The Carlton Community History Group arose from the interest of a number of people who had many questions about the history of Carlton North in particular. Those questions ranged from trivial things like why Rathdowne Street was spelt that way or without an "e" in some records, to more significant issues like what was Yarra Council doing about preserving the history of the area now we are no longer in the City of Melbourne. What had happened to the Carlton Community History Catalogue which many people worked on for more than 2 years and recorded on computer but has now disappeared? Has there been any effort to fill in the gaps which are revealed in Carlton A History or The Jews and Italians in Carlton? What was it like growing up, going to school or working in Carlton North in the 40s, 50s, 60s, 70s, 80s 90s and so on? Are there interesting stories and photos which people have which should be preserved?
As we started to explore some of these questions we learned more and more about the area and realized how big the gaps were. Where were the ordinary people, those people who still love the suburb even if they no longer live there? We know a bit about the high profile purveyors of coffee or pasta, the writers who call Carlton home but not much about the people who owned the shops for years and years, who worked in the factories and dairies, who delivered the wood, sold the papers on the street, went to the SP book makers up the lane. We found that people were still interested in Giorgio Mangiamele a photographer and film maker, the Bassos who have run a tailoring shop in Rathdowne St for 55 years, the Wards who lived in Fenwick and Henry St. We also found some fascinating connections. Do you know what connects a foundry and forge in Elgin Street early in the last century, a young man called Lucky or Fortunato who was raised in a grocery shop in Rathdowne Street and a girl called Alison who has a picture of her dancing partner at the Lee St Ball in the 1940s? Could you guess that the forge made the horse shoes worn by the first winner of the Melbourne Cup, Archer, that Lucky actually became a silversmith and made a number of Melbourne Cups and that the 12 year old dancing partner became the Chairman of the Victorian Racing Commission?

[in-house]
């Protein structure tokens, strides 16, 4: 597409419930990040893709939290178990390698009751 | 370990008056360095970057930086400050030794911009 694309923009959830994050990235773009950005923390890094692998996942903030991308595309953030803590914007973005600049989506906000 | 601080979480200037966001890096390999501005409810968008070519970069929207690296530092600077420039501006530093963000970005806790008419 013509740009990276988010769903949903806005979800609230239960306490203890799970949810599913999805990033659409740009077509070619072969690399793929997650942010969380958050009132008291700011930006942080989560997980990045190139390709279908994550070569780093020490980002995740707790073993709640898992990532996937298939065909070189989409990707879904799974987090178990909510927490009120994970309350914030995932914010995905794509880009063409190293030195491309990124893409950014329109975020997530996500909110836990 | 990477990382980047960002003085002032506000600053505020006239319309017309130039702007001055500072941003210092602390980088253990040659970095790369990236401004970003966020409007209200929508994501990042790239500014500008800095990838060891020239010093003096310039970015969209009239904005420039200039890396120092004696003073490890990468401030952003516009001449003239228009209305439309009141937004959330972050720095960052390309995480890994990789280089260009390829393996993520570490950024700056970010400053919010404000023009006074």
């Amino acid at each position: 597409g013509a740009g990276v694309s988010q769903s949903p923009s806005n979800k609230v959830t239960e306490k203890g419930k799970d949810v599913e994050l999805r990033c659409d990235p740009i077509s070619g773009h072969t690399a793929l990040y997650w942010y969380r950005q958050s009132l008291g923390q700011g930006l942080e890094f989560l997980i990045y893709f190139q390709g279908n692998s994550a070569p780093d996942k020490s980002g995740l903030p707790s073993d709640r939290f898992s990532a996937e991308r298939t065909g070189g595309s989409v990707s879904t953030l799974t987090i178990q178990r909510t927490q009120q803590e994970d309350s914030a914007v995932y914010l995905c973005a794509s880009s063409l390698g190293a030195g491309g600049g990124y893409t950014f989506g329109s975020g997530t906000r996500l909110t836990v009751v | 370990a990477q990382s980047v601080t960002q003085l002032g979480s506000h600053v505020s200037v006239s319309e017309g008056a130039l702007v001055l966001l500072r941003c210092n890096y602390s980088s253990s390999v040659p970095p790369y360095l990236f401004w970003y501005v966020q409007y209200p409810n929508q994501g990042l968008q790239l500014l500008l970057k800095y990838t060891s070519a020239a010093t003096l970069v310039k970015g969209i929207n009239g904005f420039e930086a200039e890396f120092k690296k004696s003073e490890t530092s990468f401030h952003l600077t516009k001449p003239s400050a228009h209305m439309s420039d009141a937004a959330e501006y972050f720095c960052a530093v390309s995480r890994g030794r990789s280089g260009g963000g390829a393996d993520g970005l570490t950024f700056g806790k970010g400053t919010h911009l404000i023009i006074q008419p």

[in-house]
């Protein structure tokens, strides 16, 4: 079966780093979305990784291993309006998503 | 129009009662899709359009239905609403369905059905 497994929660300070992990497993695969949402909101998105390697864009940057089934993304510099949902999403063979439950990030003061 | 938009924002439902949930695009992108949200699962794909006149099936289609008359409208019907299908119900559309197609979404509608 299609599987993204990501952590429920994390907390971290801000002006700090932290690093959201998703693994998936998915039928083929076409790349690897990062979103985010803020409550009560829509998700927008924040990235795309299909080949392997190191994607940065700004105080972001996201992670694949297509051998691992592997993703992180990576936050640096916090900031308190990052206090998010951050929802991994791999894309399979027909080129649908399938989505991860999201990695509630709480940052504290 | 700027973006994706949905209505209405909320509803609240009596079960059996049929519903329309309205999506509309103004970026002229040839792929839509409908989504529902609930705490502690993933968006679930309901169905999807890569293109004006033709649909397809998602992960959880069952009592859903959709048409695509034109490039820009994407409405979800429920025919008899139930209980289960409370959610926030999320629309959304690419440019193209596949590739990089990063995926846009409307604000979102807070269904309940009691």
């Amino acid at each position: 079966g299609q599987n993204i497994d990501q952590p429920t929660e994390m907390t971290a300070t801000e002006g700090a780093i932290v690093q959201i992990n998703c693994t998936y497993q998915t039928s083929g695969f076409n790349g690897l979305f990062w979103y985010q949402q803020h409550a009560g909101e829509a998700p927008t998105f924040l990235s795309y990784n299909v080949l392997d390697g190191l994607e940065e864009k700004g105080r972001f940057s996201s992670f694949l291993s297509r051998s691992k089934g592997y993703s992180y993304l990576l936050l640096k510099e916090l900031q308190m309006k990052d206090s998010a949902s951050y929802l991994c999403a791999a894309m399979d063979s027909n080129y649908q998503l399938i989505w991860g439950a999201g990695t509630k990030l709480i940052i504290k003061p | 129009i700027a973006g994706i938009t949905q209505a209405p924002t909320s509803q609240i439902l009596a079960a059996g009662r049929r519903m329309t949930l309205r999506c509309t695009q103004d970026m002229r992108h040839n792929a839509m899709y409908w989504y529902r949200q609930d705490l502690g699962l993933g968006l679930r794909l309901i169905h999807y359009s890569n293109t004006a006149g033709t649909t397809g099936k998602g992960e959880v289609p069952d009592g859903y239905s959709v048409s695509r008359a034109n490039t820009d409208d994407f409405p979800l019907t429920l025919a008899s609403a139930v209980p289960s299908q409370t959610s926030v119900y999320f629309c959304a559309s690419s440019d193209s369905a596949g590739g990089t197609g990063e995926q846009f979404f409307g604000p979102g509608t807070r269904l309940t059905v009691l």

Do you know what life was like in Davis Street in 1891 when 14 women signed a monster petition asking that women be given the right to vote and do you know what the women of Davis street feel about the value of the vote they exercise today which was finally won in 1908?
If you have some stories to tell or some things to share please come to our meetings as we try to record the continuing history of this fascinating suburb.